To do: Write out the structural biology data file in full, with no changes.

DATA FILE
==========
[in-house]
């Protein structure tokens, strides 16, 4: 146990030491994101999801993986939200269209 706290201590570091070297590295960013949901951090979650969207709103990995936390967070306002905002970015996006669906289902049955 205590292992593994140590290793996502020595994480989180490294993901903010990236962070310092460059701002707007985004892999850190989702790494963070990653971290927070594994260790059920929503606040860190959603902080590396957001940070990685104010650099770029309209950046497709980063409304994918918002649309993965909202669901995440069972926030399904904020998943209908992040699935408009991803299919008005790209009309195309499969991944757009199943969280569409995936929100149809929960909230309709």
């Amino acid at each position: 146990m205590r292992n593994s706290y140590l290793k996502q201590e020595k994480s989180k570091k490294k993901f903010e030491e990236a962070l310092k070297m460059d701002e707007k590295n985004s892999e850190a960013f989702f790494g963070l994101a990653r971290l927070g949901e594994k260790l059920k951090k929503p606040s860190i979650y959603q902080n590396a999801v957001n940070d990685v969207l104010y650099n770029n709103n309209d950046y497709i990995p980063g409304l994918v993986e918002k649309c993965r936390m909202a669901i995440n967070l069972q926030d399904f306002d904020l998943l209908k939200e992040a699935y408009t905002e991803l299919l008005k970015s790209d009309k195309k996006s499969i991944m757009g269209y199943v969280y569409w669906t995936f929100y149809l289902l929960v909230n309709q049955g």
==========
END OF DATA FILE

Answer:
[in-house]
């Protein structure tokens, strides 16, 4: 146990030491994101999801993986939200269209 706290201590570091070297590295960013949901951090979650969207709103990995936390967070306002905002970015996006669906289902049955 205590292992593994140590290793996502020595994480989180490294993901903010990236962070310092460059701002707007985004892999850190989702790494963070990653971290927070594994260790059920929503606040860190959603902080590396957001940070990685104010650099770029309209950046497709980063409304994918918002649309993965909202669901995440069972926030399904904020998943209908992040699935408009991803299919008005790209009309195309499969991944757009199943969280569409995936929100149809929960909230309709």
């Amino acid at each position: 146990m205590r292992n593994s706290y140590l290793k996502q201590e020595k994480s989180k570091k490294k993901f903010e030491e990236a962070l310092k070297m460059d701002e707007k590295n985004s892999e850190a960013f989702f790494g963070l994101a990653r971290l927070g949901e594994k260790l059920k951090k929503p606040s860190i979650y959603q902080n590396a999801v957001n940070d990685v969207l104010y650099n770029n709103n309209d950046y497709i990995p980063g409304l994918v993986e918002k649309c993965r936390m909202a669901i995440n967070l069972q926030d399904f306002d904020l998943l209908k939200e992040a699935y408009t905002e991803l299919l008005k970015s790209d009309k195309k996006s499969i991944m757009g269209y199943v969280y569409w669906t995936f929100y149809l289902l929960v909230n309709q049955g």